Copper and Copper Oxides

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Copper, as a red-brown metal, is in high demand with a usage of more than 20 million tons per year. Copper and copper oxide(s) are both standard materials for the production of electrical cables and coins. They are also used as active ingredients in biocides (e.g. used in organic farming, in anti-fouling coating processes and for wood impregnation). In consumer products such as pillowcases and socks, copper oxide is used for its anti-microbial properties. Besides copper is also an essential trace element needed for the proper functioning of many enzymes in biological systems and the adult need is between 1 and 1.5 mg copper per day.

staple of copper pipes as application example for copper

Copper pipes © axe olga / fotolia.com

How can I come in contact with this material?

The risk of dermal uptake and skin sensitivity to copper (e.g. when handling of coins) is considered extremely low. However, copper oxide fumes can be breathed in and fume inhalation during the smelting of copper oxide powder can lead to metal fume fever, a disease with flu-like symptoms. Copper oxide can be found as a safe source of copper in over-the-counter vitamin supplements, but oral uptake of too high amounts of such supplements should be avoided.

Is there any risk from this material to humans and the environment?

Adverse effects in humans such as nausea and vomiting after the swallowing of copper oxide powder or lung damage after the breathing-in of copper oxide fumes have been reported. In most cases these effects are the result of exposure to very high doses of this metal and also to a higher bioavailability of copper with copper ions being released from copper oxide. However, copper is an essential trace element for the normal function of many tissues, including the nervous system, immune system, heart, skin as well as for the formation of capillaries. Copper is extremely well tolerated and processed by humans. This is not the case for all animals however and some wildlife species show greater sensitivity to copper toxicity.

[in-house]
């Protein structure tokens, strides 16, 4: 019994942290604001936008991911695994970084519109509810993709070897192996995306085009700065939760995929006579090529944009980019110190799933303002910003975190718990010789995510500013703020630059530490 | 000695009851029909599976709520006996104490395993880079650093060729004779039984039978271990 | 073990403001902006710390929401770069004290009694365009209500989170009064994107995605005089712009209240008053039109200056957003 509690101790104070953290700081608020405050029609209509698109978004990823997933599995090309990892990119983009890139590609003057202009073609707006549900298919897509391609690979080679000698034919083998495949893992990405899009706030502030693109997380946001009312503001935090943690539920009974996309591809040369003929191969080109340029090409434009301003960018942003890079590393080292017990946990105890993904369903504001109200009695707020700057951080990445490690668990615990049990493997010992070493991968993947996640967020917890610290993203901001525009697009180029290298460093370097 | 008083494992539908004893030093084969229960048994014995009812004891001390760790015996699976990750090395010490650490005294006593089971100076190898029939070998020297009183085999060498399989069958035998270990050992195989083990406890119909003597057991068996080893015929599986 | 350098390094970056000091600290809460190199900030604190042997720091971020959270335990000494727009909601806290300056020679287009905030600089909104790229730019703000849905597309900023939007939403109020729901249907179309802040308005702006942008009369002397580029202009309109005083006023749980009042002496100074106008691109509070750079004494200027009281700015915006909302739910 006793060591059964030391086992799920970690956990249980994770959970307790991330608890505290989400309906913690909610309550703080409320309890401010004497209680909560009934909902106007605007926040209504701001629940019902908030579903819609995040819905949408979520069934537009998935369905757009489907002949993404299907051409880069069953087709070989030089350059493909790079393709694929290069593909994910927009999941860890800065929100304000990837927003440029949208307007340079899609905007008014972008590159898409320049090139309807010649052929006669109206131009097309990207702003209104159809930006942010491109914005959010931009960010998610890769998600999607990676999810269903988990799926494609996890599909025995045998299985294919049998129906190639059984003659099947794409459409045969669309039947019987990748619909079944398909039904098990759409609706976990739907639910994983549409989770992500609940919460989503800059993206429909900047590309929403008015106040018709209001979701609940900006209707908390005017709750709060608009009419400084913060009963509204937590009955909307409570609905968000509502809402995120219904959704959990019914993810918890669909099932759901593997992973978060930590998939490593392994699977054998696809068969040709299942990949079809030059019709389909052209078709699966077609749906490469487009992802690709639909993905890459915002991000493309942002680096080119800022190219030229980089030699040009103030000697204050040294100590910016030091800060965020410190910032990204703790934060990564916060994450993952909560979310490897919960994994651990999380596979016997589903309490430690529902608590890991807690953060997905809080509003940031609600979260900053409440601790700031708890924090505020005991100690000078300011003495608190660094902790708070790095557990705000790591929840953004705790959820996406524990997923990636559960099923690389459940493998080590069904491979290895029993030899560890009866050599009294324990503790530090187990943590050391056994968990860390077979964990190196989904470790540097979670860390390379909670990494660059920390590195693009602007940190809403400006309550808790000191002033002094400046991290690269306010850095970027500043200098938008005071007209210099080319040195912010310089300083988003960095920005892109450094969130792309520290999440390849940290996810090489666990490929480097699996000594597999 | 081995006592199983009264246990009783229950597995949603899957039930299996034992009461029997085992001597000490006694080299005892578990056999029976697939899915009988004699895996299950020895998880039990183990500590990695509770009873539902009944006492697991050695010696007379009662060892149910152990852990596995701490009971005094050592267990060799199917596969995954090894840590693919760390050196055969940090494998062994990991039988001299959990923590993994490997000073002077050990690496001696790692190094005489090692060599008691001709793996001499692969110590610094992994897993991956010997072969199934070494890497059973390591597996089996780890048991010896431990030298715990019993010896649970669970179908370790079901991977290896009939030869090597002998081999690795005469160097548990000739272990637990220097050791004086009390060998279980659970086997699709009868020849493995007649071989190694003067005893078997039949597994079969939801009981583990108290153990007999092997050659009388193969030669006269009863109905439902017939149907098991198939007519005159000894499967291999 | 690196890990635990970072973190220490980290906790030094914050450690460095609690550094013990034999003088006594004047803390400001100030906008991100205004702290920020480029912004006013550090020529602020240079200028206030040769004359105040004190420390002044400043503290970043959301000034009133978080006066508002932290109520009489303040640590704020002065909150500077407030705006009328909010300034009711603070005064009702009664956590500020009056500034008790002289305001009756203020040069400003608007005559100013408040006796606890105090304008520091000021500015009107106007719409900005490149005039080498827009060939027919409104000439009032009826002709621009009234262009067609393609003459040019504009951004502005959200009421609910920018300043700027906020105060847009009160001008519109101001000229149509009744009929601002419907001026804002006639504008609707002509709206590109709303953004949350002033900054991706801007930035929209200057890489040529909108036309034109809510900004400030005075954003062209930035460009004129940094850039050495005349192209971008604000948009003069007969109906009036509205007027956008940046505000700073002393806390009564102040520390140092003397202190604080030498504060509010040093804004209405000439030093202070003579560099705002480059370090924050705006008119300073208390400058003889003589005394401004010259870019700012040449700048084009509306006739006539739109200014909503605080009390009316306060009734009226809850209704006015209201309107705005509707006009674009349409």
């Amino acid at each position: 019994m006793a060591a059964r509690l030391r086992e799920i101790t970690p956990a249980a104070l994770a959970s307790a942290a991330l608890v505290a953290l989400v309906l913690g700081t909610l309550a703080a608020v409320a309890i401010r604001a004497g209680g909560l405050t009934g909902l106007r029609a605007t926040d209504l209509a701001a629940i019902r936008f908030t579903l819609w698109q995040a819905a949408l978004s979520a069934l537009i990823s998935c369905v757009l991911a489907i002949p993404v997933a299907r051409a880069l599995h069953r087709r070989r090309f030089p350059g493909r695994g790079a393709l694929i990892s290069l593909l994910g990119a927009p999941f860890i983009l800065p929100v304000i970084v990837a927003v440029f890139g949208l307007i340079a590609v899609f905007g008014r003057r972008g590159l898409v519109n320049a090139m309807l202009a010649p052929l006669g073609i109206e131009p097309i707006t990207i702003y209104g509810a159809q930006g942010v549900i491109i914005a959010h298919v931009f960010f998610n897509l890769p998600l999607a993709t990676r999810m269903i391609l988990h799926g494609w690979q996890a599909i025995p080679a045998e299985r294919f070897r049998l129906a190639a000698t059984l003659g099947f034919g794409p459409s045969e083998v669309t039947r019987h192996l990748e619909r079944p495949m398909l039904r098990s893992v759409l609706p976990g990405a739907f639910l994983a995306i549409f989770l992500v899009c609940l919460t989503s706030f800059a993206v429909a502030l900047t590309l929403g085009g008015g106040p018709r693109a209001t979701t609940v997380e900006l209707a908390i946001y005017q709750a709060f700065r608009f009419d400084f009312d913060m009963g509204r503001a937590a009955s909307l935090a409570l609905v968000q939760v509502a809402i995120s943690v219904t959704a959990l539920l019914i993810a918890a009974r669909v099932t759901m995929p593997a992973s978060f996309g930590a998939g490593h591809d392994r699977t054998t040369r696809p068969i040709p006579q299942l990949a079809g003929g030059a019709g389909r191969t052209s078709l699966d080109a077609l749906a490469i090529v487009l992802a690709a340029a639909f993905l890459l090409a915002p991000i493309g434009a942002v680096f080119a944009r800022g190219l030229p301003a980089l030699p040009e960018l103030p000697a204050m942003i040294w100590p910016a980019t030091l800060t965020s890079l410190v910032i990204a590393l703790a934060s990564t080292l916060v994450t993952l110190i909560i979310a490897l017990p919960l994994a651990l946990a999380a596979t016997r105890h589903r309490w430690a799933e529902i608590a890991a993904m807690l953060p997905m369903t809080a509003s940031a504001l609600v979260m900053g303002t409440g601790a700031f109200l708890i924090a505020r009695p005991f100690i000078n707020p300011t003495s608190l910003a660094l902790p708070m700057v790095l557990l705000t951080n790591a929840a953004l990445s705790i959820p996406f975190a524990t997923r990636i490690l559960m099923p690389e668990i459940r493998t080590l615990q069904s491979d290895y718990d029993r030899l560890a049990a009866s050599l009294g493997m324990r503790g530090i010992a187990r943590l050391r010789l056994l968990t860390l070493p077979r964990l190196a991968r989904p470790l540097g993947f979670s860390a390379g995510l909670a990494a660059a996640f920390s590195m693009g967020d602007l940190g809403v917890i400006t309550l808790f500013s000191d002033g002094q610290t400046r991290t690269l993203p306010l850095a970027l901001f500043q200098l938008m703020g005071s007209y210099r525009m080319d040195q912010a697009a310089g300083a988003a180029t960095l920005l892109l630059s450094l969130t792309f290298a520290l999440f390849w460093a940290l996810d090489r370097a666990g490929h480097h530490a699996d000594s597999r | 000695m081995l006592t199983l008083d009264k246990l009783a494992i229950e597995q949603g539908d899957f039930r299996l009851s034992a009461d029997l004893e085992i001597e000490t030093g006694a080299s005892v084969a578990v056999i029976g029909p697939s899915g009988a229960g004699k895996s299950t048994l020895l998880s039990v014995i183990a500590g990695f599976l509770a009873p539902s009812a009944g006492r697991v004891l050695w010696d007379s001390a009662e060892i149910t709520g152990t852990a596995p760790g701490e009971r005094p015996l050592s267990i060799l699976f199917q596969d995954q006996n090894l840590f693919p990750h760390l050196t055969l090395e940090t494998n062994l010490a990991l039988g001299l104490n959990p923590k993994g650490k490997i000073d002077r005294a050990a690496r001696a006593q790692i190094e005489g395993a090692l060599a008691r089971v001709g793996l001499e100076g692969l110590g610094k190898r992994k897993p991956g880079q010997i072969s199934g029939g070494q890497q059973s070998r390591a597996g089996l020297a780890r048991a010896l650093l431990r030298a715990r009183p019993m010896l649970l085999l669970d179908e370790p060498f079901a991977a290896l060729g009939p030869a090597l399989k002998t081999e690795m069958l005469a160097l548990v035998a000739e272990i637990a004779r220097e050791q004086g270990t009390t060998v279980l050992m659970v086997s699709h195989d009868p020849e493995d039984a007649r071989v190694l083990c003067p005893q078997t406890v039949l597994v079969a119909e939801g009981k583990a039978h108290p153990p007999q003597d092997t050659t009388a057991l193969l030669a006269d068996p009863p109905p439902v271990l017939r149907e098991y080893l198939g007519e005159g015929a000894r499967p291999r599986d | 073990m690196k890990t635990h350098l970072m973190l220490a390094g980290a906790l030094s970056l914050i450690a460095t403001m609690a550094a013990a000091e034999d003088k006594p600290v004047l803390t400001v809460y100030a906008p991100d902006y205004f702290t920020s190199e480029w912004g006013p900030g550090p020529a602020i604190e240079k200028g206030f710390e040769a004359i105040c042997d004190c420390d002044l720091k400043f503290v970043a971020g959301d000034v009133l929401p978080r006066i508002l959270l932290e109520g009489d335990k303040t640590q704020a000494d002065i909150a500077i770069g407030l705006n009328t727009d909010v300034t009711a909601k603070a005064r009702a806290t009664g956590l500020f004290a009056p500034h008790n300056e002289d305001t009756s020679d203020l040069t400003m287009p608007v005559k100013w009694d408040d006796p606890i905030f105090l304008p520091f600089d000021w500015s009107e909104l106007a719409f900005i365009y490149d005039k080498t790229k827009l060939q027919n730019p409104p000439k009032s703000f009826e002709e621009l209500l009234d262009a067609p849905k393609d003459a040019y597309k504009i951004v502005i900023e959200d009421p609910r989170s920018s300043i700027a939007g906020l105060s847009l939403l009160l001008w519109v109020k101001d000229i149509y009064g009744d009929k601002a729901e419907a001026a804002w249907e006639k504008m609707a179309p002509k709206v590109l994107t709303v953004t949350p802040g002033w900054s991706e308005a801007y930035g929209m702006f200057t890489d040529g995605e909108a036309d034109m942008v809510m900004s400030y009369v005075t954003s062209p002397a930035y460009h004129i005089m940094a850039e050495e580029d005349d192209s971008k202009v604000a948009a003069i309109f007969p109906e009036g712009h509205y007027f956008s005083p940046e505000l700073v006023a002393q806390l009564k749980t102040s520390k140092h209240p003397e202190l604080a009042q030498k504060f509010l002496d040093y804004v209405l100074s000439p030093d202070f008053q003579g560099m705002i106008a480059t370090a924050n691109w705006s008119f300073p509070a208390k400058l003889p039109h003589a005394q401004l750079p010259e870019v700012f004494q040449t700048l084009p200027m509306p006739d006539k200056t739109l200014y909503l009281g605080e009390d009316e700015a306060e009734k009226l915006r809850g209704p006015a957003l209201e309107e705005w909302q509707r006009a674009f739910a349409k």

Conclusion

Humans can have regular contact with copper and copper oxide through its many applications. It is important to keep in mind that copper oxide is a skin irritant and that its oral use (as an essential micro-element) should be limited. In addition, the handling of copper and copper oxide powder (also, as a nano-pesticide) should be done with great care.

Properties and Applications

electricity cable © mirkograul / Fotolia.com

Copper (chem. symbol Cu) is one of the world's most important industrial metals. More than 20 million tons of Copper are consumed annually. This high demand, which is driven in particular by the industrial growth in Asia (62% of world copper consumption is in Asia), results from its excellent features.

This versatile metal is mainly used as an excellent heat and electricity conductor. Although for example silver and gold conduct similar well, but are much more expensive. Aluminum conducts electricity better than copper does, however, it is problematic to handle and in contrast to copper is not so inert. This meant that copper is the undisputed standard material for electrical wires. It occurs in almost all power cables, transformers, switches, processors and similar products.

Also Renewables cannot perform without the excellent conductivity of copper. With increasing electrification of our transportation (car, train, plane) also applications for copper are increasing. Recent high-speed trains such as the German ICE 3, for example, require 2 to 4 tons of copper - more than twice the amount of a normal electric powered train.

In construction, copper is also a popular raw material: Almost 60 percent of all German homes have water pipes made of copper. In addition, it is used as roofing material and is popular due to its resistance to extreme weather conditions. Copper forms in the presence of air a green patina on the surface, each one of us knows those roofs in particular of older buildings.

Besides its application as copper coinage, the biocidal agent is currently most widely used. As such substance is used in antifouling paints for ships. This results in the prevention of the growth of micro-organisms (fungi, algae etc.), whereby ships can theoretically save up to 40 percent fuel. For the preventive wood preservatives, industry takes advantage of this biocidal effect as well.

At the same time, copper is also an essential trace element. Adult humans require daily about 1-1,5 milligrams of the material. We take it on by copper-containing foods, such as chocolate, liver, cereals, vegetables and nuts.